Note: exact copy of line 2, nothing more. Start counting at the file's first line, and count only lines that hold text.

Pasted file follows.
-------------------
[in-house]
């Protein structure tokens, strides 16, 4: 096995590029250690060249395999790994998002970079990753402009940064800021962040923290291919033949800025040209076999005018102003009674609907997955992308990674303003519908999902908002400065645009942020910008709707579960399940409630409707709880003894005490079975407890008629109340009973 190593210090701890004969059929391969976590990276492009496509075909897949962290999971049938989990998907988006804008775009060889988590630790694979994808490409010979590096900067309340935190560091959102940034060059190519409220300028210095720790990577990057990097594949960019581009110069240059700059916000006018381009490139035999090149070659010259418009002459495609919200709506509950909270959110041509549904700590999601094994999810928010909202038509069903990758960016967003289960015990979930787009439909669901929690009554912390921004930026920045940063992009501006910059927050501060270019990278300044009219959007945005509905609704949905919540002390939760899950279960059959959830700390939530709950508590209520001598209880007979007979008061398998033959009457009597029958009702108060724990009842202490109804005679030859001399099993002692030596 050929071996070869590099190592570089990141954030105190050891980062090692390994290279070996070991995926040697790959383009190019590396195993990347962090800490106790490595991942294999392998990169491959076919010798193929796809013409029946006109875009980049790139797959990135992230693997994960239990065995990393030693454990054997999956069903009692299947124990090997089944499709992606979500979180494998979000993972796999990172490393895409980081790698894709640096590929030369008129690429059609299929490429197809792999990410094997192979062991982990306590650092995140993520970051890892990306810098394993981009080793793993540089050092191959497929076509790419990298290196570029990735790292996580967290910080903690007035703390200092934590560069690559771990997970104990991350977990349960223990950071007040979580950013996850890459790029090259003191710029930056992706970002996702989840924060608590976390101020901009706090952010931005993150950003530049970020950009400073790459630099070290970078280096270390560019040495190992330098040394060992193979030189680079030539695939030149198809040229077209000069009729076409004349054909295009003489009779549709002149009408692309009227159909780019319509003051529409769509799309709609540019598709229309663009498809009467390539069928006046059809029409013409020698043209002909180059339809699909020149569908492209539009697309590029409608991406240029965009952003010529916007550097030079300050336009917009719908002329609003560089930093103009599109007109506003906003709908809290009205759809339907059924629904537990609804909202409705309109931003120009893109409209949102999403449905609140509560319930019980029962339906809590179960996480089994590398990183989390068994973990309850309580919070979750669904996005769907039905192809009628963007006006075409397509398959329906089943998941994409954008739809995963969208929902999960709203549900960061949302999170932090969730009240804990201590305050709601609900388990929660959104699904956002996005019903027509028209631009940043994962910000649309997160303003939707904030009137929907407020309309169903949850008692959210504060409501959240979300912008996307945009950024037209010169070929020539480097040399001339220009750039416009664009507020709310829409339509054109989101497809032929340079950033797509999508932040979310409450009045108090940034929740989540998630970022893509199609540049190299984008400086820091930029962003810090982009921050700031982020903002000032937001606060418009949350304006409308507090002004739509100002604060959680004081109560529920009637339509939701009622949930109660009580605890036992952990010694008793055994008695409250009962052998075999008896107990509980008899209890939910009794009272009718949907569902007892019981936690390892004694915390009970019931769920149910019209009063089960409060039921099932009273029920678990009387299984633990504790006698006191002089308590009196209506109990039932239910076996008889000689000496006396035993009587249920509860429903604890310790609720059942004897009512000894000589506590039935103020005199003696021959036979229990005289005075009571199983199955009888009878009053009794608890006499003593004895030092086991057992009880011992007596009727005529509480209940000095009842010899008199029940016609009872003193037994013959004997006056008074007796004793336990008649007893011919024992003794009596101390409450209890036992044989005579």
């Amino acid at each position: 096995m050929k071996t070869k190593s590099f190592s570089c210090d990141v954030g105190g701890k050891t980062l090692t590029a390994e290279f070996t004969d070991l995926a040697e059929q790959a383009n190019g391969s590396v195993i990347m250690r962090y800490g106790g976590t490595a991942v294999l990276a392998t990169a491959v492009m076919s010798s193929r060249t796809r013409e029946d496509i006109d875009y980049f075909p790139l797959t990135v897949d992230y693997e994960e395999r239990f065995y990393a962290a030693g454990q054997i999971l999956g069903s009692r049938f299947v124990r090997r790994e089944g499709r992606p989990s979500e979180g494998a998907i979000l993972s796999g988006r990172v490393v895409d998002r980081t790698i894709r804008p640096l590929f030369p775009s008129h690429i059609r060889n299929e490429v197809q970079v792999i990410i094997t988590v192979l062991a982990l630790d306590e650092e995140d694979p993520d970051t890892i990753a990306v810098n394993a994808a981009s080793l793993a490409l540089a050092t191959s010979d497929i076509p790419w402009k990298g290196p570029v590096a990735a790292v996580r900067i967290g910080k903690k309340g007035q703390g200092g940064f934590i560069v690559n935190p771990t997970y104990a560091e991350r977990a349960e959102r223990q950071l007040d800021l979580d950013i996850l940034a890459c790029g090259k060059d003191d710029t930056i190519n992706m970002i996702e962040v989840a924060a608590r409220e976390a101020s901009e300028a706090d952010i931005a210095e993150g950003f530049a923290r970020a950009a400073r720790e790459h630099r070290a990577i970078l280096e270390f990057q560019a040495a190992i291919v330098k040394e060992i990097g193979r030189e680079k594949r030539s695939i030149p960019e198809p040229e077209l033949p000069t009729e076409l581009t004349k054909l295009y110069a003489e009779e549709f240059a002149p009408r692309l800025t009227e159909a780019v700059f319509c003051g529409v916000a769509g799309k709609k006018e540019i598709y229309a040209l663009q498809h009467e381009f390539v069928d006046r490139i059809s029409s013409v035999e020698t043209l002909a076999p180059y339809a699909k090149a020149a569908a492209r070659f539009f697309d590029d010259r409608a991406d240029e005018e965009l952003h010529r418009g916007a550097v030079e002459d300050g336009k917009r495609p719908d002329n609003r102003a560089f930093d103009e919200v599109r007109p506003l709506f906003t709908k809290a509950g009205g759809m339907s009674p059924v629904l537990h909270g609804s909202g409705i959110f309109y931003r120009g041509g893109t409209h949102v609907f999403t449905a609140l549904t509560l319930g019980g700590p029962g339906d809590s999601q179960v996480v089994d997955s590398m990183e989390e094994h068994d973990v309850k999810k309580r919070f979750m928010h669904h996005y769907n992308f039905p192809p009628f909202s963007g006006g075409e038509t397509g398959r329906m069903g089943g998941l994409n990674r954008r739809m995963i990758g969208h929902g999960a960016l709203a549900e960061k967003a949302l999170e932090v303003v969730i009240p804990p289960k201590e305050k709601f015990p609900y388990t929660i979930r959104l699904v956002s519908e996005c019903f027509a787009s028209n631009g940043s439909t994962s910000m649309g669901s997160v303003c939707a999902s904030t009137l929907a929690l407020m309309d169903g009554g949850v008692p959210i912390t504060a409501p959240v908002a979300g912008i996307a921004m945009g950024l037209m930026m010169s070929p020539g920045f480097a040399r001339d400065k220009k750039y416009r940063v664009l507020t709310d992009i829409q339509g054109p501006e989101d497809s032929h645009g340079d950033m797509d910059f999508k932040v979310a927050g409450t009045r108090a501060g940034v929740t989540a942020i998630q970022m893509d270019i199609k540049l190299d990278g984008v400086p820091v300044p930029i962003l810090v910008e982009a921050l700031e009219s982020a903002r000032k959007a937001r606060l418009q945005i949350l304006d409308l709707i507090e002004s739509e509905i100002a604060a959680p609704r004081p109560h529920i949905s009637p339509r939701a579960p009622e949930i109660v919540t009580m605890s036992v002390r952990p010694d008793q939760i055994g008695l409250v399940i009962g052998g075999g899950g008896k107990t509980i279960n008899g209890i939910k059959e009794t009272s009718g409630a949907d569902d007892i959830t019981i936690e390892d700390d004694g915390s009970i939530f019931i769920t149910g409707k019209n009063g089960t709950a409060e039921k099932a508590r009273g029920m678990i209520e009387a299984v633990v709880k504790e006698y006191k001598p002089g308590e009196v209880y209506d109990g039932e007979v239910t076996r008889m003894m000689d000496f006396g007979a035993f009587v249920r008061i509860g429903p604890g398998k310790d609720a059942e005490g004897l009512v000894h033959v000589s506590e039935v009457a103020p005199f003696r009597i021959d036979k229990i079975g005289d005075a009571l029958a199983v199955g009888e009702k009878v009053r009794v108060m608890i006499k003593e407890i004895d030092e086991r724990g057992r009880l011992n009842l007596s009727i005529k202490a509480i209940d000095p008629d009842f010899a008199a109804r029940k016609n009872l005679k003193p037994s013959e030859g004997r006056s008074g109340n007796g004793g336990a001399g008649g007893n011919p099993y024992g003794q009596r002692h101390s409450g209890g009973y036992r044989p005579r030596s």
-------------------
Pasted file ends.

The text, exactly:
């Protein structure tokens, strides 16, 4: 096995590029250690060249395999790994998002970079990753402009940064800021962040923290291919033949800025040209076999005018102003009674609907997955992308990674303003519908999902908002400065645009942020910008709707579960399940409630409707709880003894005490079975407890008629109340009973 190593210090701890004969059929391969976590990276492009496509075909897949962290999971049938989990998907988006804008775009060889988590630790694979994808490409010979590096900067309340935190560091959102940034060059190519409220300028210095720790990577990057990097594949960019581009110069240059700059916000006018381009490139035999090149070659010259418009002459495609919200709506509950909270959110041509549904700590999601094994999810928010909202038509069903990758960016967003289960015990979930787009439909669901929690009554912390921004930026920045940063992009501006910059927050501060270019990278300044009219959007945005509905609704949905919540002390939760899950279960059959959830700390939530709950508590209520001598209880007979007979008061398998033959009457009597029958009702108060724990009842202490109804005679030859001399099993002692030596 050929071996070869590099190592570089990141954030105190050891980062090692390994290279070996070991995926040697790959383009190019590396195993990347962090800490106790490595991942294999392998990169491959076919010798193929796809013409029946006109875009980049790139797959990135992230693997994960239990065995990393030693454990054997999956069903009692299947124990090997089944499709992606979500979180494998979000993972796999990172490393895409980081790698894709640096590929030369008129690429059609299929490429197809792999990410094997192979062991982990306590650092995140993520970051890892990306810098394993981009080793793993540089050092191959497929076509790419990298290196570029990735790292996580967290910080903690007035703390200092934590560069690559771990997970104990991350977990349960223990950071007040979580950013996850890459790029090259003191710029930056992706970002996702989840924060608590976390101020901009706090952010931005993150950003530049970020950009400073790459630099070290970078280096270390560019040495190992330098040394060992193979030189680079030539695939030149198809040229077209000069009729076409004349054909295009003489009779549709002149009408692309009227159909780019319509003051529409769509799309709609540019598709229309663009498809009467390539069928006046059809029409013409020698043209002909180059339809699909020149569908492209539009697309590029409608991406240029965009952003010529916007550097030079300050336009917009719908002329609003560089930093103009599109007109506003906003709908809290009205759809339907059924629904537990609804909202409705309109931003120009893109409209949102999403449905609140509560319930019980029962339906809590179960996480089994590398990183989390068994973990309850309580919070979750669904996005769907039905192809009628963007006006075409397509398959329906089943998941994409954008739809995963969208929902999960709203549900960061949302999170932090969730009240804990201590305050709601609900388990929660959104699904956002996005019903027509028209631009940043994962910000649309997160303003939707904030009137929907407020309309169903949850008692959210504060409501959240979300912008996307945009950024037209010169070929020539480097040399001339220009750039416009664009507020709310829409339509054109989101497809032929340079950033797509999508932040979310409450009045108090940034929740989540998630970022893509199609540049190299984008400086820091930029962003810090982009921050700031982020903002000032937001606060418009949350304006409308507090002004739509100002604060959680004081109560529920009637339509939701009622949930109660009580605890036992952990010694008793055994008695409250009962052998075999008896107990509980008899209890939910009794009272009718949907569902007892019981936690390892004694915390009970019931769920149910019209009063089960409060039921099932009273029920678990009387299984633990504790006698006191002089308590009196209506109990039932239910076996008889000689000496006396035993009587249920509860429903604890310790609720059942004897009512000894000589506590039935103020005199003696021959036979229990005289005075009571199983199955009888009878009053009794608890006499003593004895030092086991057992009880011992007596009727005529509480209940000095009842010899008199029940016609009872003193037994013959004997006056008074007796004793336990008649007893011919024992003794009596101390409450209890036992044989005579």